Given the recent release of ROCm 1.6 and this being the OpenCL stack providing the exclusive compute support for Vega GPUs and newer, I ran some benchmarks of ROCm 1.6 on the various supported Radeon GPUs and compared them to different GeForce graphics cards atop NVIDIA's latest Linux driver release.






  • Applications



  • Desktop Environments/WMs



    • K Desktop Environment/KDE SC/Qt



      • [Video] KDE Neon Plasma 5.10 Desktop Customization, Network Settings, And The Dolphin File Manager Review


      • What To Do After Installing KDE Neon GNU/Linux OS
        These are some suggestions you can use whenever finished installing KDE Neon OS. This article is divided to 6 sections including basic settings, suggestion for most users, for programmers, for graphic designers, and for students/teachers. I hope this article helps you to make Neon OS ready for your daily life. Enjoy Neon GNU/Linux!


      • manage Plasma Activities from command line and some automation
        Pytivity by Quentin Dawans: manage Plasma Activities from command line and some automation

        The cool part of sharing your knowledge is that often others pop up and improve what you shared. Time ago Quentin linked me his tool to manage Plasma Activities from command line. It’s a tool written in Python, so it’s named Pytivity and you can get it from GitHub.

        With Pytivity you can create, edit, delete, start, stop and activate Activities. But the true power of this tool relies on a feature of Activities that is still not exposed in the graphical user interface: placing scripts and *.desktop launchers in some particular hidden folders you will be able to define which apps or scripts will be executed when you start, stop, activate or deactivate an Activity.


      • Release of KDE Frameworks 5.36.0


      • KDE Frameworks 5.36 Adds Unicode 10.0 Support, Improves the VLC Tray Icon
        The KDE Project released the monthly update of its KDE Frameworks collection of more than 70 add-on libraries to Qt, which is designed to provide a wide range of commonly needed functionality to KDE application developers.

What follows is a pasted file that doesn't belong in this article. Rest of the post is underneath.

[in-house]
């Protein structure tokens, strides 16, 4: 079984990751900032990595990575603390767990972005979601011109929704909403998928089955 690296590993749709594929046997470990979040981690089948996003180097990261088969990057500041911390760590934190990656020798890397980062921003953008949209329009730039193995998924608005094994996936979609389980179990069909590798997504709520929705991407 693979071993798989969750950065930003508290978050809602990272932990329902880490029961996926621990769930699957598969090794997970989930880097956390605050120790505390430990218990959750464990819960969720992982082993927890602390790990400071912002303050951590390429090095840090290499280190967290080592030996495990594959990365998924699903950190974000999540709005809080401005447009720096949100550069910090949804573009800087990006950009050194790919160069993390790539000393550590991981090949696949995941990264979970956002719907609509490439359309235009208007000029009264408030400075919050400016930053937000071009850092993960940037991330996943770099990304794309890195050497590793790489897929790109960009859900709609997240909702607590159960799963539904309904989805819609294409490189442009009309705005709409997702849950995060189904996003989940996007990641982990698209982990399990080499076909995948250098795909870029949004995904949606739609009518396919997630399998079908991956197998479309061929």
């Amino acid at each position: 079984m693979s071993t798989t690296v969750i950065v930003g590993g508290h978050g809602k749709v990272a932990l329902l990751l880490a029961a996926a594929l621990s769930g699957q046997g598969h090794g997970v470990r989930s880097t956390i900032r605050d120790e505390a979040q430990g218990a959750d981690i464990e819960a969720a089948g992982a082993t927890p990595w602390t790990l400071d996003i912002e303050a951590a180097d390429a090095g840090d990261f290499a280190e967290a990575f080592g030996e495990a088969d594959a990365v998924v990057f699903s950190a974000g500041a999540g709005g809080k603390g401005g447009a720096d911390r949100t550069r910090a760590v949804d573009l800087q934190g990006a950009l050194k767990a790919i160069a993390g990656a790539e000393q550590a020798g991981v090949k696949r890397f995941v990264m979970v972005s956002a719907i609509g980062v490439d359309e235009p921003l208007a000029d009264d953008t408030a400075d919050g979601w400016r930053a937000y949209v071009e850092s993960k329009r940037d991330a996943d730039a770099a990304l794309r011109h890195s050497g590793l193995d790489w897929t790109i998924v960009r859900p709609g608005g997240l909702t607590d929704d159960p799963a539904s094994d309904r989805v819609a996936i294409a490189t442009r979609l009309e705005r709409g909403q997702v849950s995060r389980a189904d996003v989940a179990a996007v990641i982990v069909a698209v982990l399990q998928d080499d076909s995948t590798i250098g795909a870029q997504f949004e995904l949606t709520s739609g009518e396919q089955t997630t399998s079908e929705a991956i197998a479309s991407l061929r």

KDE Frameworks 5.36.0 is here as the latest build of the application framework, and it looks like it brings lots of changes for most of the supported components, including Plasma Framework, KTextEditor, KAuth, KBookmarks, NetworkManagerQt, Solid, KIconThemes, KI18n, KIO, and KXMLGUI.

        Additionally, the update adds various improvements to the KWidgetsAddons, KPackage Framework, KDeclarative, KCoreAddons, KConfig, KFileMetaData, KNewStuff, Baloo, ThreadWeaver components, as well as to syntax highlighting, KDELibs 4 support, extra CMake modules, and Breeze icons


      • Wayland, and Weston, and FreeBSD – oh my!
        KDE’s CI system for FreeBSD (that is, what upstream runs to continuously test KDE git code on the FreeBSD platform) is missing some bits and failing some tests because of Wayland. Or rather, because FreeBSD now has Wayland, but not Qt5-Wayland, and no Weston either (the reference implementation of a Wayland compositor).


      • KDE Plasma 5 Making Progress On FreeBSD, With Some Wayland/Weston Support
        KDE developer Adriaan de Groot continues making progress on improving the support when running this desktop environment on FreeBSD. Adriaan has even been experimenting with Wayland/Weston on FreeBSD.

        Adriaan has been focusing on improvements for the KDE continuous integration system for FreeBSD and has pushed Weston and the Qt5-Wayland port to the Area51 repository that provides the bleeding-edge KDE packages for FreeBSD users.


      • KDE Kube – A Modern Mail Communication & Collaboration Client
        KDE Kube is a modern mail and collaboration client that provides both online and offline access to contacts, calendars, to-dos, notes, emails, and other personal informational features with a focus on beauty and ease of work.

        Based on QtQuick and AkonadiNext, it uses Sink for both synchronization and data access and leverages the KDE PIM codebase where possible.






  • Distributions



    • An Interview With Linux Lite Project Manager Jerry Bezencon
      ​Linux Lite was started for 3 important reasons. One, I wanted to dispel myths that a Linux based operating system was hard to use. Two, there was a shortage of really simple, intuitive desktop experiences on Linux that offered long term support. Three, I had used Linux for over 10 years prior to starting Linux Lite. I felt I needed to give back to a community that had given so much to me. A community that taught me that by sharing code and knowledge, one could have a dramatically positive impact on people's computing experiences.


    • Reviews